The ability to hide specific pieces and creators. Personally, I don’t ever want to see the works of certain Sketchfabulous creators ever again, and having controls to hide “their” work would be fantastic. Other times, I find myself wishing I could hide specific pieces for aesthetic reasons. It would also be nice to be able to hide stuff we already own.

Finally, the elephant in the room… Speed. Let’s be real, Droffo gave us a taste of what the market could be. It allows searching by color and it runs circles around the official marketplace. I’m sure it would be a great undertaking, but fixing the marketplace and making it generally faster would be a good, measurable goal. I realize that there’s going to be some level of variability with the blockchain side of it, but that shouldn’t affect why the front end for the market is so slow, as Droffo has undeniably demonstrated. We already have fiat on-ramping for the normies. They’re going to have higher expectations of the marketplace than we do. Every scrap of e-commerce research going back to the beginning of e-commerce supports my thesis on this one.


This is a topic that has been discussed by @Malloy but for other reasons. I believe the context was hiding “offensive” material. I don’t remember the conclusion of that discussion. I think it may be possible to implement but with thousands of items it would probably be a logistical and programmatical nightmare. Still one worth attempting before we get into the tens of thousands of wearables.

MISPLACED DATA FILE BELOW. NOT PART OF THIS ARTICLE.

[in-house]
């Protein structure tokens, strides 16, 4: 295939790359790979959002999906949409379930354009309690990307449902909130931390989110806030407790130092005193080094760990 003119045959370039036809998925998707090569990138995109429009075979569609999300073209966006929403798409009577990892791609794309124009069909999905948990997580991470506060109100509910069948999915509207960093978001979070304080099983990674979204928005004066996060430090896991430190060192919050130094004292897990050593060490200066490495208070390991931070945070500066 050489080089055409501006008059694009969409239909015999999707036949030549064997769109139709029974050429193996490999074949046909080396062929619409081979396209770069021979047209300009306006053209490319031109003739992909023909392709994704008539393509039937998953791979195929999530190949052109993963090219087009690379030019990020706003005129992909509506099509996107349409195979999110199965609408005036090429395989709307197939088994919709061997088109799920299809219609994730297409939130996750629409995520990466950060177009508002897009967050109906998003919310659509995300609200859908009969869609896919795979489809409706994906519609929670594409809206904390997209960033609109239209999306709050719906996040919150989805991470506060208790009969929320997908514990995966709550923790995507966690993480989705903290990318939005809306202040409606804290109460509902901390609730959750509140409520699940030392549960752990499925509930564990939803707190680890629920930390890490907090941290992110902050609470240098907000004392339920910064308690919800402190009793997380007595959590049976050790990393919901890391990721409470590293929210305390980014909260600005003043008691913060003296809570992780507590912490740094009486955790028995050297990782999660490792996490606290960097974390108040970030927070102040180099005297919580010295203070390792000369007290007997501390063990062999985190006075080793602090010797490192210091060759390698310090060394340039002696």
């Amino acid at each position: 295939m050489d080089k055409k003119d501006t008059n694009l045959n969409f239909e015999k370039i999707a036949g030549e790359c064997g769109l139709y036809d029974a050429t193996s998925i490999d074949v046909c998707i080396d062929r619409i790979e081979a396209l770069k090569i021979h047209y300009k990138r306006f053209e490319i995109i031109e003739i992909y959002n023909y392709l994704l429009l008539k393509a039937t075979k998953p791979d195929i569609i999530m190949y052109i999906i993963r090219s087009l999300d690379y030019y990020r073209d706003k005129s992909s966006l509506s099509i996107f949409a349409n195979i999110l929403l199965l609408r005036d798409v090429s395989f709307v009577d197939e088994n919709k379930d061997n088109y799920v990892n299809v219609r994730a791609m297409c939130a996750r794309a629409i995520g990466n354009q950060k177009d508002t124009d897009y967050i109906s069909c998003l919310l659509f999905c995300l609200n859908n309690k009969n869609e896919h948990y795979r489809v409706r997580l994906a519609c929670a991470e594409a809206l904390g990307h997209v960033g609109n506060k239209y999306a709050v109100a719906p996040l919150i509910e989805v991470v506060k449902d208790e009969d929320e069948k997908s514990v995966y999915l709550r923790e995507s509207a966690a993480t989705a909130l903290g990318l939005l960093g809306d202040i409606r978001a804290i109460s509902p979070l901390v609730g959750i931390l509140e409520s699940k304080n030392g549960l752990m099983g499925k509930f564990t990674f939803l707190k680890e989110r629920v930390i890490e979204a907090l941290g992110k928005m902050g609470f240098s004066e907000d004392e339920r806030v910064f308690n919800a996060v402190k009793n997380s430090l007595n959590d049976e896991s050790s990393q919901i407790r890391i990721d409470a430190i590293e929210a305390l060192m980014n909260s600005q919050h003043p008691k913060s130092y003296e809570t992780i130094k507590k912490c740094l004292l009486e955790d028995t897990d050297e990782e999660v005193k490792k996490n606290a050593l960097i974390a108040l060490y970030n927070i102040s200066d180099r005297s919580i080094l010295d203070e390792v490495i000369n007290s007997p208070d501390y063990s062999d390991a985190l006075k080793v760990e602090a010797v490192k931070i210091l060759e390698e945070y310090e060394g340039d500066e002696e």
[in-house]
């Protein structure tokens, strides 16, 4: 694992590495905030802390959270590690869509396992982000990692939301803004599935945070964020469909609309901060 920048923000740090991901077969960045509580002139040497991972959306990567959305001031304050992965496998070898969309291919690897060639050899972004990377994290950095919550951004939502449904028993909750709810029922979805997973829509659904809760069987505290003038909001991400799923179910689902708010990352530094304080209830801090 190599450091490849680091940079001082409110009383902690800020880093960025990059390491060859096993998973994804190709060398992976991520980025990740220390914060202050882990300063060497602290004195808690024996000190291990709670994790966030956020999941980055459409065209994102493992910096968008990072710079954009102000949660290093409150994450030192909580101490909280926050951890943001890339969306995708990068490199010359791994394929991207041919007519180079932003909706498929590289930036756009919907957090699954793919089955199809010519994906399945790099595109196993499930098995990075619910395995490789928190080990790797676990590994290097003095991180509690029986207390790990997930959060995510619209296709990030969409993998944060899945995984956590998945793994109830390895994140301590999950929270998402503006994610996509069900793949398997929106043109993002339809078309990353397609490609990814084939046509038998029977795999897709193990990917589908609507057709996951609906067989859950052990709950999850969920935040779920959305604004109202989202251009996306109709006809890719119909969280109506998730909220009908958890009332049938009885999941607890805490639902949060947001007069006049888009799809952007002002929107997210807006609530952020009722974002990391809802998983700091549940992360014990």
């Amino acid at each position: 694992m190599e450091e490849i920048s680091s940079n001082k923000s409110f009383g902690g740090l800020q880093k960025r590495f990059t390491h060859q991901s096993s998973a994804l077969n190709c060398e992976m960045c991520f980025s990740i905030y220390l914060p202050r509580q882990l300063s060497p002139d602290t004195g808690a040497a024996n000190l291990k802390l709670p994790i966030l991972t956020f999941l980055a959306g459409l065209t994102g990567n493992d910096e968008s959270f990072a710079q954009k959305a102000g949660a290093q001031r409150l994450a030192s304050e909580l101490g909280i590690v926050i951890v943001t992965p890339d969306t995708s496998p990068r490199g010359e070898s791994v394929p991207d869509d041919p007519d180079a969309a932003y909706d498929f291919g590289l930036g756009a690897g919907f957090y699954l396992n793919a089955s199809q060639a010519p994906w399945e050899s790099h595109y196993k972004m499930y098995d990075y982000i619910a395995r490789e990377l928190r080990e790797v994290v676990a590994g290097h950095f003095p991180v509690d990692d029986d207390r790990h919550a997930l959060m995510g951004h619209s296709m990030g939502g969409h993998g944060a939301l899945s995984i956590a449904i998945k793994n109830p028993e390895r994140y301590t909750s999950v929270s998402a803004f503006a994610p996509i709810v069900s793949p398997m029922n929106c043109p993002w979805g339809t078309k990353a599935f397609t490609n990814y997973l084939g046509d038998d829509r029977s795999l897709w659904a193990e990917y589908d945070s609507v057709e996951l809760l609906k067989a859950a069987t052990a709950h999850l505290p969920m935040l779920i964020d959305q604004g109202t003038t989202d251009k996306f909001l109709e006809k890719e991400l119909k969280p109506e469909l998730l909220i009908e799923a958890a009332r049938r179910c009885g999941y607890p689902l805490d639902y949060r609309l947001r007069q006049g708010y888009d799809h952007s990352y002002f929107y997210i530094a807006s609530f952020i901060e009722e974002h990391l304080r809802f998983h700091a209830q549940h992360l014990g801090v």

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maybe we could have guidelines with audience rating, e.g pg, pg 13, m, then in the builder tab include a drop down list to select ratings. item without would start as unrated.

I was also thinking for secondary market

  1. one page to show all the listings for an item sortable by price (bid price, buy price, reserve price)
  2. display bid price next to buy price
  3. display reserve price next to bid price (i.e. minimum bid price before automatically selling to the highest bid)

I did mention price incrementation by qty sales with mana at the beginning of last year when publication fee was 100 mana. At the time, i also recommended to circuit break sales on individual items for 5 minutes each time the price was changed to prevent people from being taken advantage of, e.g. when an item is listed as free during a twitch stream then changes to have a sales price during the frenzy.

It does make sense to me to allow price to track USD or other fiat based on location/preferences, mainly for price to automatically scale relative to each individual living standards. This would also be convenient for sales records and accounting.

As for price lock, while i understand where it’s coming from, I’m still not sure about this idea. Growth flourishes with knowledge and declines under lock 'n key. What about including business tools such as to define the msrp and/or other business analytics such as price vs sales per time period (week/month/quarter) by rarity to better understand consumer cost expectations. creators can still choose to markup or discount based on their sales strategy.